If he was speaking in terms of theory, then - if all compounded phenomena are suffering, and all clinging-aggregates are suffering, then all compounded phenomena should be equal to clinging aggregates. This is basic logic of the sort if a=b and b=c, then a=c. So, then what you (and apparently Sarvastivada) propose is right – the Buddha should have said that all mundane aggregates are suffering, if we’re to make sense of what Bhikkhu Bodhi is saying regarding supramundane aggregates.

However, if the Buddha was speaking in terms of direct experience of insight, then the whole picture is different. Recall that all compounded dhammas are said to have the three general characteristics of dukkha, anicca and anatta. Nibbana, being uncompounded only has the anatta characteristic, but no dukkha, and no anicca. Thus, imo, when the Buddha says “all compounded dhammas are suffering”, that to me means that the Buddha is speaking about an instance in which one of the compounded dhammas is the object of consciousness – and thus, wisdom which arises in that instance with the consciousness can experience the dukkha characteristic of that compounded dhamma which is the object. If however, the object of consciousness is nibbana, nibbana is not compounded, so then wisdom, which arises with that consciousness, cannot experience nibbana’s dukkha characteristic, because nibbana doesn’t have it. Hence, the (supramundane) aggregates, which arise at the time to take nibbana as the object (and there can be only one object of consciousness at the time), do not experience dukkha at that instance, because they can’t experience dukkha characteristic of some other dhamma at the same time while nibbana is the object.

So, when considered that way, there’s no contradiction between what the Buddha is saying in the sutta and what Bhikkhu Bodhi is saying regarding the supramundane aggregates.

But anyway, this is just my understanding and I haven’t explored this subject nearly deeply enough, so ideally, if you want to get the classical Theravada perspective (which is why I assume you are posting your question in this sub-forum), the usual procedure is to read the sutta, and then try to see what the old Mahavihara commentary (atthakatha) and sub-commentary (tika) are saying about the sutta. But since these are generally not translated in English yet, then you look for the explanation in Visuddhimagga, or in notes/essays by the modern translators (like Bhikkhu Bodhi) who consulted the commentaries when they were translating. Finally, if you can’t find any of that, then you look for explanations by modern teachers/people who actually studied what the old commentaries are saying. In that sense I can’t guarantee that what I’m saying about the sutta above is correct from the classical Theravada perspective, because I’ve been studying only for a short time.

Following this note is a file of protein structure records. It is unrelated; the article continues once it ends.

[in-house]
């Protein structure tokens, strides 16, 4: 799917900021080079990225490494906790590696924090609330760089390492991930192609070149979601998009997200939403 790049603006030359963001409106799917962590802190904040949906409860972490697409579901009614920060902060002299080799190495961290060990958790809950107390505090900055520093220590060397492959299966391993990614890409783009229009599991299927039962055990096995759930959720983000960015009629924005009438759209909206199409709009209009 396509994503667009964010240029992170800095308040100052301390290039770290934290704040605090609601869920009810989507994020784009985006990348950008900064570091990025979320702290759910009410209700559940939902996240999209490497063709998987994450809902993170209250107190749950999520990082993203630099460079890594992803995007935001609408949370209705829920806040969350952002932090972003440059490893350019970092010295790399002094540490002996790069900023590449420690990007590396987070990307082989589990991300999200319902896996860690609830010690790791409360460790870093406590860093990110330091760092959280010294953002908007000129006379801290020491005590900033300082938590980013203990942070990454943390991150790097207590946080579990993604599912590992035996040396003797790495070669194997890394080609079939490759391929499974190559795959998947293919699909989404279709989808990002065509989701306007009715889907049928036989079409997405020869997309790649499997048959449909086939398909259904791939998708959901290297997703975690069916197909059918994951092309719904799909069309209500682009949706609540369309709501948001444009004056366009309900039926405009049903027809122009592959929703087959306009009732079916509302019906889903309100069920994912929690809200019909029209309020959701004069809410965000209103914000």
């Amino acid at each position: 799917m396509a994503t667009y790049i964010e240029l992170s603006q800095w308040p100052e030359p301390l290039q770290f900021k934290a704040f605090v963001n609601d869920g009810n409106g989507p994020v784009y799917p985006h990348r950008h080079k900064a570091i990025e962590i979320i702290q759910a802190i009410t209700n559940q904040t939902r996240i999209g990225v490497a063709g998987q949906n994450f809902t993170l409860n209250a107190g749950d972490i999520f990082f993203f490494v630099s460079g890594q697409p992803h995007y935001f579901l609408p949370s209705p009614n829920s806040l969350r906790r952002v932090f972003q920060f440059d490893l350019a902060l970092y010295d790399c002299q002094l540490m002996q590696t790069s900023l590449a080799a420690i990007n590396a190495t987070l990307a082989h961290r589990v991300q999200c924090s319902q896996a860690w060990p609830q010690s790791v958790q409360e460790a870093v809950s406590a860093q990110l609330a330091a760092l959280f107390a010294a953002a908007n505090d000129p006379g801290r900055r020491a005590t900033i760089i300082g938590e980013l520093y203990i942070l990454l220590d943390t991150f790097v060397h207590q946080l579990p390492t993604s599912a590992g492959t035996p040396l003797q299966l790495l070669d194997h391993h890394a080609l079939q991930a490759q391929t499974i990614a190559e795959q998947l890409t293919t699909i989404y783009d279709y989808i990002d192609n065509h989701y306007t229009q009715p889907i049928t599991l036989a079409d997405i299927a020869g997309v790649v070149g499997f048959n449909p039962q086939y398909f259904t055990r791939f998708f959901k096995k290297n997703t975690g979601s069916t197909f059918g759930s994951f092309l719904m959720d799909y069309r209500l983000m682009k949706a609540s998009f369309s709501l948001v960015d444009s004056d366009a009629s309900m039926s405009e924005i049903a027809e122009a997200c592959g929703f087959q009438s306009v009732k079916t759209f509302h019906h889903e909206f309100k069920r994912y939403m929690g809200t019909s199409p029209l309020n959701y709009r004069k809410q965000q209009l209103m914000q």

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Re: All compounded phenomena are suffering??

Postby Sacha G » Fri Jan 14, 2011 8:46 am

Hi Pt1
Thank you for your answer.
Sorry but I'm not sure to get your point. Do you mean that the Buddha was saying "all MUNDANE compounded phenomena are Suffering"?
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Re: All compounded phenomena are suffering??

Postby seanpdx » Fri Jan 14, 2011 8:40 pm

pt1 wrote:If he was speaking in terms of theory, then - if all compounded phenomena are suffering, and all clinging-aggregates are suffering, then all compounded phenomena should be equal to clinging aggregates. This is basic logic of the sort if a=b and b=c, then a=c. So, then what you (and apparently Sarvastivada) propose is right – the Buddha should have said that all mundane aggregates are suffering, if we’re to make sense of what Bhikkhu Bodhi is saying regarding supramundane aggregates.


Ummm... no.

If all compounded phenomena (A) are suffering (C); and
All clinging-aggregates (B) are suffering (C); then
All compounded phenomena (A) are clinging aggregates (B)?

If (a=c) and (b=c) then (a=b) doesn't follow. Might want to re-think that logic. ;)
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Re: All compounded phenomena are suffering??

Postby andre9999 » Fri Jan 14, 2011 8:54 pm

pt1 wrote:If he was speaking in terms of theory, then - if all compounded phenomena are suffering, and all clinging-aggregates are suffering, then all compounded phenomena should be equal to clinging aggregates. This is basic logic of the sort if a=b and b=c, then a=c. So, then what you (and apparently Sarvastivada) propose is right – the Buddha should have said that all mundane aggregates are suffering, if we’re to make sense of what Bhikkhu Bodhi is saying regarding supramundane aggregates.


The transitive property of equality doesn't apply here at all. Both of these things are subsets of suffering, not equal to suffering.
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Re: All compounded phenomena are suffering??

Postby pt1 » Sat Jan 15, 2011 3:09 am

seanpdx wrote:
pt1 wrote:If he was speaking in terms of theory, then - if all compounded phenomena are suffering, and all clinging-aggregates are suffering, then all compounded phenomena should be equal to clinging aggregates. This is basic logic of the sort if a=b and b=c, then a=c. So, then what you (and apparently Sarvastivada) propose is right – the Buddha should have said that all mundane aggregates are suffering, if we’re to make sense of what Bhikkhu Bodhi is saying regarding supramundane aggregates.


Ummm... no.

If all compounded phenomena (A) are suffering (C); and
All clinging-aggregates (B) are suffering (C); then
All compounded phenomena (A) are clinging aggregates (B)?

If (a=c) and (b=c) then (a=b) doesn't follow. Might want to re-think that logic. ;)